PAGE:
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Slowthai admits his ‘don’t give a f**k’ attitude was inspired by Liam Gallagher

In little more than a year he’s come a long way from the Northampton council estate that inspired his critically acclaimed debut album.

But while Nothing Great About Britain shines a light on a politically divided country as it lurches towards the uncertainty of Brexit, rapper Slowthai admits his outspoken attitude was inspired by the togetherness and carefree abandon of 90s Britpop pioneers Oasis.  

‘Growing up, people always chose between Blur or Oasis,’ the 24-year old explained during an appearance at the Brilliant Sound Experience. 

Inspiration: Slowthai admits his outspoken delivery was inspired by the togetherness and carefree abandon of 90s Britpop pioneers Oasis

Inspiration: Slowthai admits his outspoken delivery was inspired by the togetherness and carefree abandon of 90s Britpop pioneers Oasis

‘But for me it was both. Growing up and being in pubs and on the estate with all the lads, I found this similar to Liam (Gallagher), the way he was. 

‘The way I was raised to be. They inspire me by not giving a f**k about who they are, and I think that was the most important thing growing up.’  

Raised by a single mother of four on a Northampton council estate, Slowthai’s remarkable ascendance will be underlined when he supports Gallagher, now a solo artist, on his forthcoming tour. 

The five-month roadshow begins in Helsinki on August 24, and the rapper admits he can’t wait to meet Gallagher and the singer’s youngest son Lennon – himself an aspiring musician – for the first time. 

‘I’m just excited to like learn from him and spend time with him,’ he said. ‘I haven’t met him yet, it’s been like just messages and that’s mad, you wouldn’t ever think Liam Gallagher would be like back and forth. 

Empowering: 'The way I was raised to be. They inspire me by not giving a f**k about who they are, and I think that was the most important thing growing up'

Empowering: ‘The way I was raised to be. They inspire me by not giving a f**k about who they are, and I think that was the most important thing growing up’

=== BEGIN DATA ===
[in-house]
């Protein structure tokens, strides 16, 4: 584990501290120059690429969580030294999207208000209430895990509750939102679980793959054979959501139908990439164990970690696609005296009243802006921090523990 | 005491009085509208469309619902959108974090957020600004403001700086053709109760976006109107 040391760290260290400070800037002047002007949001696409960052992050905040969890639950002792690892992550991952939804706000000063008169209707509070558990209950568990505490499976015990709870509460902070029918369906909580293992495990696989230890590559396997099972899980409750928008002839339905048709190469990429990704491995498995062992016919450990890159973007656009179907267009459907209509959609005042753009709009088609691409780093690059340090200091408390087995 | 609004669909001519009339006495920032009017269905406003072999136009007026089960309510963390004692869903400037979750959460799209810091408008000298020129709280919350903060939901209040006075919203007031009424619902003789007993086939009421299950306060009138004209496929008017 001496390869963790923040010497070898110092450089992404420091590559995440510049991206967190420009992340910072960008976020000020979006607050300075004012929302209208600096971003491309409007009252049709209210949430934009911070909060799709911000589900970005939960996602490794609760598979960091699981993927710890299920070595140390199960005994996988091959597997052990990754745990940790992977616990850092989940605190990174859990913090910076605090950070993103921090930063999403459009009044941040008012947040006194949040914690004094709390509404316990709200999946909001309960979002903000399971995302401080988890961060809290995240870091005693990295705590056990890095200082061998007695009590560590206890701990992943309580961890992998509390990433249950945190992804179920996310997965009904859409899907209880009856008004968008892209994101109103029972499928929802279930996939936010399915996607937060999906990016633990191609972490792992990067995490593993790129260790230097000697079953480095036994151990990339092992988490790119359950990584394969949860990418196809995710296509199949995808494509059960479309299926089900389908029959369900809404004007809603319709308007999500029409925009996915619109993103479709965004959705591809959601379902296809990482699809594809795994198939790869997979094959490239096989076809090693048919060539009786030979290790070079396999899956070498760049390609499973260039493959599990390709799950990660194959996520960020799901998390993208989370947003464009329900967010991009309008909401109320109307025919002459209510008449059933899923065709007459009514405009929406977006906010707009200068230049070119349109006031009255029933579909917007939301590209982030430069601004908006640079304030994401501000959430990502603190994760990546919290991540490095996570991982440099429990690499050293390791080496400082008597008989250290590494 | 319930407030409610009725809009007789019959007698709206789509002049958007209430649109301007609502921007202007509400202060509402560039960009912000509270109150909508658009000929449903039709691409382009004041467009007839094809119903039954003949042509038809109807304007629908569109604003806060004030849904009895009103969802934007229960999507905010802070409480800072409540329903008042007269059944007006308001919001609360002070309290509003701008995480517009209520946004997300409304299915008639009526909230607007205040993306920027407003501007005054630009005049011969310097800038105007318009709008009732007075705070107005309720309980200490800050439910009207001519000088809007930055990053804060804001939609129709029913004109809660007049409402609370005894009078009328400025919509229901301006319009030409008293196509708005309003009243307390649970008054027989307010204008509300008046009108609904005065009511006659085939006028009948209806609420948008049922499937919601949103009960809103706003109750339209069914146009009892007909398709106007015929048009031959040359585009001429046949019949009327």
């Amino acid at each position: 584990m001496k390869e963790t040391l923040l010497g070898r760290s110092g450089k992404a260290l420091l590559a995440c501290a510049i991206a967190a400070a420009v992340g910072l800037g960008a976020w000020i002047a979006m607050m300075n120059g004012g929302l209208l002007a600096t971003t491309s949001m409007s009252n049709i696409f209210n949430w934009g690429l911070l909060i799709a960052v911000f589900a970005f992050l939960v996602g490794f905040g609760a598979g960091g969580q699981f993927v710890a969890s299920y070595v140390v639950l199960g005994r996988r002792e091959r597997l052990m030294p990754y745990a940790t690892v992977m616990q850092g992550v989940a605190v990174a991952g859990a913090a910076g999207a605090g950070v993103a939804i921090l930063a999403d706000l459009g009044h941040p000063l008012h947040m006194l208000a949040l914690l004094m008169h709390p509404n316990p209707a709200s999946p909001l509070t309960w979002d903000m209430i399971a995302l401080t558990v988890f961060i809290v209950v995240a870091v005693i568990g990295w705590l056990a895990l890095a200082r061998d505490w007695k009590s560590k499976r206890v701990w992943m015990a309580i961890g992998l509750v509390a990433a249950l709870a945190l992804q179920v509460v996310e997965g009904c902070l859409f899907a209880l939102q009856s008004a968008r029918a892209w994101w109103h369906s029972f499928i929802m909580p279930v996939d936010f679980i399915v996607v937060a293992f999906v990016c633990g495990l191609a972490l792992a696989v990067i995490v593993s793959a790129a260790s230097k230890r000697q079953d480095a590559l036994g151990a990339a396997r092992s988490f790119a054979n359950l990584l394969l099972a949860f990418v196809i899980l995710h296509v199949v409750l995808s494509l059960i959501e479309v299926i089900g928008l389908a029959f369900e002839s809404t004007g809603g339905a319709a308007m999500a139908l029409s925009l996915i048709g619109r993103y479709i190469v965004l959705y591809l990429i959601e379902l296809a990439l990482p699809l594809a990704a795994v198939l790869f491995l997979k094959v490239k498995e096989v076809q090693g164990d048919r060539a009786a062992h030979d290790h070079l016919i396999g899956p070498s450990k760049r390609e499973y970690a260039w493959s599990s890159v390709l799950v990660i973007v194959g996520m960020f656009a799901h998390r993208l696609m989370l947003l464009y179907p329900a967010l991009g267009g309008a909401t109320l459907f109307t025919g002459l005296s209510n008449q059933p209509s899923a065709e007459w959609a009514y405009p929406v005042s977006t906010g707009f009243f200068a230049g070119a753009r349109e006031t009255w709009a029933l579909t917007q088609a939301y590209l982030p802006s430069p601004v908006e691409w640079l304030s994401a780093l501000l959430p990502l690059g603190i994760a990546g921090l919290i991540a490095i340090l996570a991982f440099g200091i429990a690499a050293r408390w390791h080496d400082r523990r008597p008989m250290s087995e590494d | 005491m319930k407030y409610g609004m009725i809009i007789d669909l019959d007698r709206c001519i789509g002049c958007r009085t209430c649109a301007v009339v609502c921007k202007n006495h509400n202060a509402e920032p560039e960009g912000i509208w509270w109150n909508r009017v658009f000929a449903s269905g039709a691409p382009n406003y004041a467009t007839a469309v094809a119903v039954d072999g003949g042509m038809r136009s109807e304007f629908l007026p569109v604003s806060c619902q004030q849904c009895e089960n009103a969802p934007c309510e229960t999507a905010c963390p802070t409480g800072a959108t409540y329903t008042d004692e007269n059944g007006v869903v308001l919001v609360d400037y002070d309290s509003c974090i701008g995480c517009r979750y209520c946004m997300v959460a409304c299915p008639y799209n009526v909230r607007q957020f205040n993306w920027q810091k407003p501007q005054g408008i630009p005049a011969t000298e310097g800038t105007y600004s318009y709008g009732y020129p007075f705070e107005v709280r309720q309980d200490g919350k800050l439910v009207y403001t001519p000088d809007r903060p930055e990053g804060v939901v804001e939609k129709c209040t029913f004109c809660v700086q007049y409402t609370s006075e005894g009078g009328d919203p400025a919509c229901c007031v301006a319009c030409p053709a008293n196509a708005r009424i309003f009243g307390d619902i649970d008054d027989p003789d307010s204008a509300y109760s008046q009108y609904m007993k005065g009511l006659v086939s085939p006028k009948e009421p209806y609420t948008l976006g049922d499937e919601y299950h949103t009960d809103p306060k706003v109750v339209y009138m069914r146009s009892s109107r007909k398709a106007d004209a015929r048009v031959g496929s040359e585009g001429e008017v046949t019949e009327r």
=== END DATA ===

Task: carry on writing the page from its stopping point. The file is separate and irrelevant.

‘I’m excited to meet him and his son. His son is very in tune with what’s going on with the culture in music at this point in time and he puts his dad on to it. 

‘Through his son, his dad always plays homage to his son. They have a beautiful relationship.’

Much like Oasis, the rapper – real name Tyron Frampton – has enjoyed a meteoric rise, owed in no small part to word of mouth following the release of extended plays I WISH I KNEW in 2017, and RUNT, released the following year. 

Idol: Slowthai's remarkable ascendance will be underlined when he supports Liam Gallagher, now a solo artist, on his forthcoming tour

Idol: Slowthai’s remarkable ascendance will be underlined when he supports Liam Gallagher, now a solo artist, on his forthcoming tour

Both were shaped by his difficult upbringing and life on the estate that served as the gritty cover art for his debut album. 

‘You’re a product of your environment, yet as much as you are conditioned into a way you don’t want to live, it still happens,’ he said. 

‘My sister and I grew up in a flat on Spring Burrows, where the album cover is shot. It was the first house we got from the council.’   

He added: ‘I grew up on council estates. Be it like my outlook on life was at one-point s**t, Northampton has a lot of people that are great.

‘Everywhere there are people that are great, but no one can act on it because you’re not handed anything on a silver platter. 

Well done: The rapper is currently celebrating his album's nomination for this year's Mercury Music Prize

Well done: The rapper is currently celebrating his album’s nomination for this year’s Mercury Music Prize

‘There it’s just you work in a factory, you work in an office, you go to college, you might go to Uni. If you go to Uni you end up back in Northampton working in the factory anyway.’  

The factory is however far behind as the rapper as he celebrates his album’s nomination for this year’s Mercury Music Prize. 

He faces competition from artists including The 1975, NAO, Foals and fellow grime star Dave for the award – but he insists he’s already won by receiving a nod. 

‘I value that one in particular,’ he admitted. ‘That one’s the one, the Mercury, the only one we care about. And I’m a firm believer of manifesting it and believing something and putting energy to it and if you do that it will all come right. 

‘All of us together as soon as we got it was like f**king yes. You f**kers, we f**king knew it, we predicted it. But it’s f**king a blessing, words can’t describe these feelings. 

‘Even the fact of like having an album, this is my greatest achievement.’ 

Success: Debut album Nothing Great About Britain shines a light on a politically divided country as it lurches towards the uncertainty of Brexit

Success: Debut album Nothing Great About Britain shines a light on a politically divided country as it lurches towards the uncertainty of Brexit

 

Daily Mail UK

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